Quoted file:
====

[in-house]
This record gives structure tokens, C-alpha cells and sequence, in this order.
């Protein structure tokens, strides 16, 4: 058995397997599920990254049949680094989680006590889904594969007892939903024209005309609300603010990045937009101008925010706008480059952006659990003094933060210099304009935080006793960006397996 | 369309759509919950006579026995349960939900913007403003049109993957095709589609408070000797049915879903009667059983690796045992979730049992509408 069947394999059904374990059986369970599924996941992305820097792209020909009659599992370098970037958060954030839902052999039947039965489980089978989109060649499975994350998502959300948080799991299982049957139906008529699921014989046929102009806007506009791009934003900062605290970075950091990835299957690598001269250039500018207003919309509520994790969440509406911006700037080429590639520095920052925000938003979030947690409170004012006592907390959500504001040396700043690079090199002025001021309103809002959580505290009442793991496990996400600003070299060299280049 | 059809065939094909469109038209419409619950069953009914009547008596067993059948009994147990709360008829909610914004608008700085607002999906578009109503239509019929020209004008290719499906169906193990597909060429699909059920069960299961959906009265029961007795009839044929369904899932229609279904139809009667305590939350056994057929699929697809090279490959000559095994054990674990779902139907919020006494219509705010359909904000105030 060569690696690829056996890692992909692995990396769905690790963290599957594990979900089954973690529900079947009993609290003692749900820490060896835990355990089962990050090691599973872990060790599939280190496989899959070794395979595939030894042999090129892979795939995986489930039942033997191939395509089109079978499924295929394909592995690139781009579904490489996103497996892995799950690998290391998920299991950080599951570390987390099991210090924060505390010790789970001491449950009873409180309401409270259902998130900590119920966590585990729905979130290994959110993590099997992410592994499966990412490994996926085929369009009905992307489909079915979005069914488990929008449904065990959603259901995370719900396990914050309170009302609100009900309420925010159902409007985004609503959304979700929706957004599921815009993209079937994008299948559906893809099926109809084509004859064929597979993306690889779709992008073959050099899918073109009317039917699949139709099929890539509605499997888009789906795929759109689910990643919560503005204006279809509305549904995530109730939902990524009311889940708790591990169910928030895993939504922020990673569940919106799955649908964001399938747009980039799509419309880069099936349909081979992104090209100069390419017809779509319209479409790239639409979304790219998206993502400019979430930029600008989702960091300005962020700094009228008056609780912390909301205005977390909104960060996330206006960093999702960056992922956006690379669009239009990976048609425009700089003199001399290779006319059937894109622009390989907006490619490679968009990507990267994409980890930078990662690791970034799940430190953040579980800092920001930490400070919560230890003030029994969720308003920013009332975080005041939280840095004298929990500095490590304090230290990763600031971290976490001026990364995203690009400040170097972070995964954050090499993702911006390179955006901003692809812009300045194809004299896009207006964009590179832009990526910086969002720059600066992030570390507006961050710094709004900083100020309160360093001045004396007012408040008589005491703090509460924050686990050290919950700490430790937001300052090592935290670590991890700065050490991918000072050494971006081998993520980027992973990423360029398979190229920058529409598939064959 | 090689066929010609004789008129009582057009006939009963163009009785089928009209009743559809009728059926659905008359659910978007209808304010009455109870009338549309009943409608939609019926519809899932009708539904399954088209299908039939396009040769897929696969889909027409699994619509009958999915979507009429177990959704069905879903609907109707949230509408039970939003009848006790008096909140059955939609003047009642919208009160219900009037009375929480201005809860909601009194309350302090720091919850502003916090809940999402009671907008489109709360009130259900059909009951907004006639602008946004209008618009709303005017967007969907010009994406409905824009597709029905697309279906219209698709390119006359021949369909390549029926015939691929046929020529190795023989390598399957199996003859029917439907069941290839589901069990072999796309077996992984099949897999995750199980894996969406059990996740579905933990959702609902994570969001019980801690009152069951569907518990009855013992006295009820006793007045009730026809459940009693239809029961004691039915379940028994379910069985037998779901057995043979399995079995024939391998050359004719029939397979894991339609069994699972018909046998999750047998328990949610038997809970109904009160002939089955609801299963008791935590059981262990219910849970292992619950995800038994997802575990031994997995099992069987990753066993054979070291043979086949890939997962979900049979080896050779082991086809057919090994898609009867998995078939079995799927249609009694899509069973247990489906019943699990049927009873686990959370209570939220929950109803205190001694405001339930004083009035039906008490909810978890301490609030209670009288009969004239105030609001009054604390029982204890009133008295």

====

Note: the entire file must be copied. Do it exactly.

[in-house]
This record gives structure tokens, C-alpha cells and sequence, in this order.
């Protein structure tokens, strides 16, 4: 058995397997599920990254049949680094989680006590889904594969007892939903024209005309609300603010990045937009101008925010706008480059952006659990003094933060210099304009935080006793960006397996 | 369309759509919950006579026995349960939900913007403003049109993957095709589609408070000797049915879903009667059983690796045992979730049992509408 069947394999059904374990059986369970599924996941992305820097792209020909009659599992370098970037958060954030839902052999039947039965489980089978989109060649499975994350998502959300948080799991299982049957139906008529699921014989046929102009806007506009791009934003900062605290970075950091990835299957690598001269250039500018207003919309509520994790969440509406911006700037080429590639520095920052925000938003979030947690409170004012006592907390959500504001040396700043690079090199002025001021309103809002959580505290009442793991496990996400600003070299060299280049 | 059809065939094909469109038209419409619950069953009914009547008596067993059948009994147990709360008829909610914004608008700085607002999906578009109503239509019929020209004008290719499906169906193990597909060429699909059920069960299961959906009265029961007795009839044929369904899932229609279904139809009667305590939350056994057929699929697809090279490959000559095994054990674990779902139907919020006494219509705010359909904000105030 060569690696690829056996890692992909692995990396769905690790963290599957594990979900089954973690529900079947009993609290003692749900820490060896835990355990089962990050090691599973872990060790599939280190496989899959070794395979595939030894042999090129892979795939995986489930039942033997191939395509089109079978499924295929394909592995690139781009579904490489996103497996892995799950690998290391998920299991950080599951570390987390099991210090924060505390010790789970001491449950009873409180309401409270259902998130900590119920966590585990729905979130290994959110993590099997992410592994499966990412490994996926085929369009009905992307489909079915979005069914488990929008449904065990959603259901995370719900396990914050309170009302609100009900309420925010159902409007985004609503959304979700929706957004599921815009993209079937994008299948559906893809099926109809084509004859064929597979993306690889779709992008073959050099899918073109009317039917699949139709099929890539509605499997888009789906795929759109689910990643919560503005204006279809509305549904995530109730939902990524009311889940708790591990169910928030895993939504922020990673569940919106799955649908964001399938747009980039799509419309880069099936349909081979992104090209100069390419017809779509319209479409790239639409979304790219998206993502400019979430930029600008989702960091300005962020700094009228008056609780912390909301205005977390909104960060996330206006960093999702960056992922956006690379669009239009990976048609425009700089003199001399290779006319059937894109622009390989907006490619490679968009990507990267994409980890930078990662690791970034799940430190953040579980800092920001930490400070919560230890003030029994969720308003920013009332975080005041939280840095004298929990500095490590304090230290990763600031971290976490001026990364995203690009400040170097972070995964954050090499993702911006390179955006901003692809812009300045194809004299896009207006964009590179832009990526910086969002720059600066992030570390507006961050710094709004900083100020309160360093001045004396007012408040008589005491703090509460924050686990050290919950700490430790937001300052090592935290670590991890700065050490991918000072050494971006081998993520980027992973990423360029398979190229920058529409598939064959 | 090689066929010609004789008129009582057009006939009963163009009785089928009209009743559809009728059926659905008359659910978007209808304010009455109870009338549309009943409608939609019926519809899932009708539904399954088209299908039939396009040769897929696969889909027409699994619509009958999915979507009429177990959704069905879903609907109707949230509408039970939003009848006790008096909140059955939609003047009642919208009160219900009037009375929480201005809860909601009194309350302090720091919850502003916090809940999402009671907008489109709360009130259900059909009951907004006639602008946004209008618009709303005017967007969907010009994406409905824009597709029905697309279906219209698709390119006359021949369909390549029926015939691929046929020529190795023989390598399957199996003859029917439907069941290839589901069990072999796309077996992984099949897999995750199980894996969406059990996740579905933990959702609902994570969001019980801690009152069951569907518990009855013992006295009820006793007045009730026809459940009693239809029961004691039915379940028994379910069985037998779901057995043979399995079995024939391998050359004719029939397979894991339609069994699972018909046998999750047998328990949610038997809970109904009160002939089955609801299963008791935590059981262990219910849970292992619950995800038994997802575990031994997995099992069987990753066993054979070291043979086949890939997962979900049979080896050779082991086809057919090994898609009867998995078939079995799927249609009694899509069973247990489906019943699990049927009873686990959370209570939220929950109803205190001694405001339930004083009035039906008490909810978890301490609030209670009288009969004239105030609001009054604390029982204890009133008295």